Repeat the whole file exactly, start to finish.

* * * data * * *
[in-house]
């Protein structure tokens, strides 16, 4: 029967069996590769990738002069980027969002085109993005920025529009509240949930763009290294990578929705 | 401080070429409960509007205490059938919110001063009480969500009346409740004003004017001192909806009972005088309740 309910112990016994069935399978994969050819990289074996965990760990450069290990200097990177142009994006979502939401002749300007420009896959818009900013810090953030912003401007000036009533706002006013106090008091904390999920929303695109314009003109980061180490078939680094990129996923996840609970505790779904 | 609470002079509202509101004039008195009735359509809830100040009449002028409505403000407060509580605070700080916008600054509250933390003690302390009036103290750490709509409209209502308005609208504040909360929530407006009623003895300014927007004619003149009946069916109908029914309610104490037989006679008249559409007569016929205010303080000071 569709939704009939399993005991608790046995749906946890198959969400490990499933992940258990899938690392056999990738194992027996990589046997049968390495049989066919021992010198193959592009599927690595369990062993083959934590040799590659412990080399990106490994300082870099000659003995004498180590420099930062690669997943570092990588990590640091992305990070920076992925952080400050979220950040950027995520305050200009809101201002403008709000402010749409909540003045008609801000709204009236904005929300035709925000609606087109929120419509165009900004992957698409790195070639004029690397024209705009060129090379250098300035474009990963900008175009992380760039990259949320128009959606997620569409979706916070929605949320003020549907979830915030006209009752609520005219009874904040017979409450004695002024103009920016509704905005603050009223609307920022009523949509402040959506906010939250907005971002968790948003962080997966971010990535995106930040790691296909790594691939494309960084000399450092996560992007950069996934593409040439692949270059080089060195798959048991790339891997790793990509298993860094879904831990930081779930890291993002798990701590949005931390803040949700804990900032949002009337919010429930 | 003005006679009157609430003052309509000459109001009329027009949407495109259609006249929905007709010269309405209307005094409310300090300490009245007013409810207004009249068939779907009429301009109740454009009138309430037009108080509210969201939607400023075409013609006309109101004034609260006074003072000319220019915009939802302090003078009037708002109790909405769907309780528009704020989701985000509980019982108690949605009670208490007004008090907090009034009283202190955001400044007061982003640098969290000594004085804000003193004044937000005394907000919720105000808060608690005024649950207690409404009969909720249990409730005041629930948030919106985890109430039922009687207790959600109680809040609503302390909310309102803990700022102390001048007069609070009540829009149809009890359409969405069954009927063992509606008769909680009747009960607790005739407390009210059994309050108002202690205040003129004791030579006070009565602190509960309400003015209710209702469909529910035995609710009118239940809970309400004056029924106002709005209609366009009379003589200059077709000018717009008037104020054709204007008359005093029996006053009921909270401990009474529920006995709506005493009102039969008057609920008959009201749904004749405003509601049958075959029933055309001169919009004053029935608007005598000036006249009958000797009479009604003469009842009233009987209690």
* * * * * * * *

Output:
[in-house]
């Protein structure tokens, strides 16, 4: 029967069996590769990738002069980027969002085109993005920025529009509240949930763009290294990578929705 | 401080070429409960509007205490059938919110001063009480969500009346409740004003004017001192909806009972005088309740 309910112990016994069935399978994969050819990289074996965990760990450069290990200097990177142009994006979502939401002749300007420009896959818009900013810090953030912003401007000036009533706002006013106090008091904390999920929303695109314009003109980061180490078939680094990129996923996840609970505790779904 | 609470002079509202509101004039008195009735359509809830100040009449002028409505403000407060509580605070700080916008600054509250933390003690302390009036103290750490709509409209209502308005609208504040909360929530407006009623003895300014927007004619003149009946069916109908029914309610104490037989006679008249559409007569016929205010303080000071 569709939704009939399993005991608790046995749906946890198959969400490990499933992940258990899938690392056999990738194992027996990589046997049968390495049989066919021992010198193959592009599927690595369990062993083959934590040799590659412990080399990106490994300082870099000659003995004498180590420099930062690669997943570092990588990590640091992305990070920076992925952080400050979220950040950027995520305050200009809101201002403008709000402010749409909540003045008609801000709204009236904005929300035709925000609606087109929120419509165009900004992957698409790195070639004029690397024209705009060129090379250098300035474009990963900008175009992380760039990259949320128009959606997620569409979706916070929605949320003020549907979830915030006209009752609520005219009874904040017979409450004695002024103009920016509704905005603050009223609307920022009523949509402040959506906010939250907005971002968790948003962080997966971010990535995106930040790691296909790594691939494309960084000399450092996560992007950069996934593409040439692949270059080089060195798959048991790339891997790793990509298993860094879904831990930081779930890291993002798990701590949005931390803040949700804990900032949002009337919010429930 | 003005006679009157609430003052309509000459109001009329027009949407495109259609006249929905007709010269309405209307005094409310300090300490009245007013409810207004009249068939779907009429301009109740454009009138309430037009108080509210969201939607400023075409013609006309109101004034609260006074003072000319220019915009939802302090003078009037708002109790909405769907309780528009704020989701985000509980019982108690949605009670208490007004008090907090009034009283202190955001400044007061982003640098969290000594004085804000003193004044937000005394907000919720105000808060608690005024649950207690409404009969909720249990409730005041629930948030919106985890109430039922009687207790959600109680809040609503302390909310309102803990700022102390001048007069609070009540829009149809009890359409969405069954009927063992509606008769909680009747009960607790005739407390009210059994309050108002202690205040003129004791030579006070009565602190509960309400003015209710209702469909529910035995609710009118239940809970309400004056029924106002709005209609366009009379003589200059077709000018717009008037104020054709204007008359005093029996006053009921909270401990009474529920006995709506005493009102039969008057609920008959009201749904004749405003509601049958075959029933055309001169919009004053029935608007005598000036006249009958000797009479009604003469009842009233009987209690």